Paid vs. Organic – the modern marketer’s dilemma

This week my agency’s enterprise duo – Katie de Cozar and Florie Lhuillier – unveiled their latest audience insight report How Modern Enterprises Buy Technology, and I have to admit… I was surprised by the results!

The report – which details responses from 250 senior UK enterprise professionals recently involved in a major technology purchase – revealed that as many as 9 out of 10 enterprise technology buyers expect suppliers to ‘earn’ their presence in the media rather than pay for it. What’s more, 6 out of 10 buyers admitted that they see paid-for content as less credible, potentially harming the brand in turn. Terrifying news for the modern B2B marketer who has planned to increase their digital spend on paid-for activity this year.

‘Organic’ digital marketing takes its final steps

Like many, I believe the utopian idea of ‘organic’ digital marketing is on its last legs. Over the past few years, there has been a significant shift towards ‘paid’ digital marketing strategies especially where advertising, search, social media and online media are concerned. This is partly to do with the pressures surrounding these channels. For example, Facebook recently announced that its News Feed will de-prioritise content shared by media and businesses in favour for friends and family content – a move that requires businesses to invest heavily to ensure user visibility or risk losing almost half of all active monthly usersHowever, the increasingly convoluted B2B purchasing process has also had an impact on marketers digital spend.

Long buying cycles, numerous decision makers – from an array of departments, varying experience levels and (mostly) millennial – and an explosion of online information, have all obliterated the idea “pushing buyers through a liner marketing funnel”. Instead, a potential buyer is likely to get over half the way through the buying process before directly engaging the supplier, by which time the shortlist may have been decided. This also means that the majority of decision makers – each of whom have influence over the long list and short list – will remain largely anonymous to suppliers as they consult analyst reports, trade publications and Google (yep, Google!) to research and select solutions. Scary.

Luckily, data growth has meant that many digital channels are able to segment and target audiences in a number of different ways. No wonder then that modern B2B marketers have found themselves paying hefty sums to leverage this data and reach the decision makers that are otherwise untouchable.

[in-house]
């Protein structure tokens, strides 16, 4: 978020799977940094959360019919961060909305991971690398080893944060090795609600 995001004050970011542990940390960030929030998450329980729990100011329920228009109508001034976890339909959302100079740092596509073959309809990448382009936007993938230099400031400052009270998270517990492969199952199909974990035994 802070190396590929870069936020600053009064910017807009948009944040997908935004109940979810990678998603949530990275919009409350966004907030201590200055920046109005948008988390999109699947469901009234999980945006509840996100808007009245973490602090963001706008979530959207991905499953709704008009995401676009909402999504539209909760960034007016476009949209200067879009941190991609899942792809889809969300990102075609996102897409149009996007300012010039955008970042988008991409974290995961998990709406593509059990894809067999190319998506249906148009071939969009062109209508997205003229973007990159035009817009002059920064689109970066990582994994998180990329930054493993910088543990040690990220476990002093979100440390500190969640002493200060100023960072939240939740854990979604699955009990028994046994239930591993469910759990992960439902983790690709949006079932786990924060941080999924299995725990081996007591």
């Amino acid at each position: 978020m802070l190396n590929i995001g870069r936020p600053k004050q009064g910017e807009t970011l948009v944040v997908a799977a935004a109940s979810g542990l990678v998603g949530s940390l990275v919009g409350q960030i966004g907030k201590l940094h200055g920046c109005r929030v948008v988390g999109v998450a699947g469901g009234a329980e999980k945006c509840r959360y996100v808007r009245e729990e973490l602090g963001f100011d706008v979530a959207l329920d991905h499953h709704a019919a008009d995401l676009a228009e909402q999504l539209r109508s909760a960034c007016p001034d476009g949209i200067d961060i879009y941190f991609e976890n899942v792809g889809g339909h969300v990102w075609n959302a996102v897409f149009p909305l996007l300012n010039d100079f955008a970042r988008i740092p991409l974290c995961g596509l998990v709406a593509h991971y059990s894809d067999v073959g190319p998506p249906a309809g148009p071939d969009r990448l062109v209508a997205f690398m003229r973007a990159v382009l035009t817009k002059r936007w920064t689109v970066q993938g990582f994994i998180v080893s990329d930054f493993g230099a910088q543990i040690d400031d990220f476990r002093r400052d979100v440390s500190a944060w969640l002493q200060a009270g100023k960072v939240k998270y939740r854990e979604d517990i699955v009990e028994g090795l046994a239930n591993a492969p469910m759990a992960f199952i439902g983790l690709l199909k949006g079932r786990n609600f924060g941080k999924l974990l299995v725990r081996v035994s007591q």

Decisions, decisions, decisions…

Sadly, this approach appears to be wearing thin for most enterprise technology buyers. The report showed that enterprise technology buyers believe that ‘paying for’ coverage sidesteps journalistic scrutiny, and therefore hold ‘earned’ coverage as more influential in a buying journey.

Yet, as if it wasn’t complicated enough, there is also another crucial force a play here: how do B2B technology marketers meet the needs of their customer audience, when the channel to reaching those customers is so desperately in need of advertising revenue?

Over the past six months, a number of well-known media firms suffered very public market losses despite diversifying content and engaging in M&A activity to stay relevantThe hard truth is advertising revenues are becoming more difficult to come by and while some are switching to a subscription-based model to stay afloat, national and trade media alike are feeling the burn. Bad news for the modern marketer. Industry (33%) and national media (20%) are both key information sources when enterprise tech buyers are selecting a supplier. Therefore, to withhold advertising spend and potentially lose these channels would significantly impact their ability to reach customers.

Getting the balance right

The report also details the types of earned media stories enterprise technology buyers prefer to read. The highest value was placed on suppliers that achieved true thought leadership status within their industries. And it stands to reason, a potential partner saying something truly thought-provoking about the industry that you are trying to survive in, will always be more powerful than 500 words of paid-for drivel.

Asking marketers to do away with all paid-for activity is not a viable option in the digital world. However, they must find a balance. Put time and money into creating insightful commentary that resonates with not only your buyers but the industry as a whole. And then engage the media and analysts on this topic organically – after all, they are likely to be your biggest critics. The lesson here? If you’re going to pay-to-play, make sure you are valuable to your audience.

Written by Abbie Godward

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